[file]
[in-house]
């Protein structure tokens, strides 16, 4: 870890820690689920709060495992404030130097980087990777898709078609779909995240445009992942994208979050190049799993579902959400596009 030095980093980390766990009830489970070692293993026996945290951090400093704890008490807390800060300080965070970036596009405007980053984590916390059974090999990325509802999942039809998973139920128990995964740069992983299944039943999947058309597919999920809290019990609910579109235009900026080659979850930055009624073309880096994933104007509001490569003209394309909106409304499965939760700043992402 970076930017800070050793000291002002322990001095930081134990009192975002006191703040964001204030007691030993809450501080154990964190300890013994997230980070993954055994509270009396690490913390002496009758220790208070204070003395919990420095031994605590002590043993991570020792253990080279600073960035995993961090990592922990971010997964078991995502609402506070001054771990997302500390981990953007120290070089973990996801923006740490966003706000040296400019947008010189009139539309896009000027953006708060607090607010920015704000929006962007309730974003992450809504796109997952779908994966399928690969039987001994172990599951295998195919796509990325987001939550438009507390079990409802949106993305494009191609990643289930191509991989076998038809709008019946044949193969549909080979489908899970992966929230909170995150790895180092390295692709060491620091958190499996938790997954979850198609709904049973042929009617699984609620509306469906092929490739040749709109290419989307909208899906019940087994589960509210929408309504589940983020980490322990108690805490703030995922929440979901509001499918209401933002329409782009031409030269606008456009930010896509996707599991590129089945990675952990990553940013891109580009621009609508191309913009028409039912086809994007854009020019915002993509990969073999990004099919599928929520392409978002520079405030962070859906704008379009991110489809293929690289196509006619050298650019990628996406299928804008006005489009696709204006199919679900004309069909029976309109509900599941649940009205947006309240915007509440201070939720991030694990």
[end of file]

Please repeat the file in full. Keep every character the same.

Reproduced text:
[in-house]
């Protein structure tokens, strides 16, 4: 870890820690689920709060495992404030130097980087990777898709078609779909995240445009992942994208979050190049799993579902959400596009 030095980093980390766990009830489970070692293993026996945290951090400093704890008490807390800060300080965070970036596009405007980053984590916390059974090999990325509802999942039809998973139920128990995964740069992983299944039943999947058309597919999920809290019990609910579109235009900026080659979850930055009624073309880096994933104007509001490569003209394309909106409304499965939760700043992402 970076930017800070050793000291002002322990001095930081134990009192975002006191703040964001204030007691030993809450501080154990964190300890013994997230980070993954055994509270009396690490913390002496009758220790208070204070003395919990420095031994605590002590043993991570020792253990080279600073960035995993961090990592922990971010997964078991995502609402506070001054771990997302500390981990953007120290070089973990996801923006740490966003706000040296400019947008010189009139539309896009000027953006708060607090607010920015704000929006962007309730974003992450809504796109997952779908994966399928690969039987001994172990599951295998195919796509990325987001939550438009507390079990409802949106993305494009191609990643289930191509991989076998038809709008019946044949193969549909080979489908899970992966929230909170995150790895180092390295692709060491620091958190499996938790997954979850198609709904049973042929009617699984609620509306469906092929490739040749709109290419989307909208899906019940087994589960509210929408309504589940983020980490322990108690805490703030995922929440979901509001499918209401933002329409782009031409030269606008456009930010896509996707599991590129089945990675952990990553940013891109580009621009609508191309913009028409039912086809994007854009020019915002993509990969073999990004099919599928929520392409978002520079405030962070859906704008379009991110489809293929690289196509006619050298650019990628996406299928804008006005489009696709204006199919679900004309069909029976309109509900599941649940009205947006309240915007509440201070939720991030694990």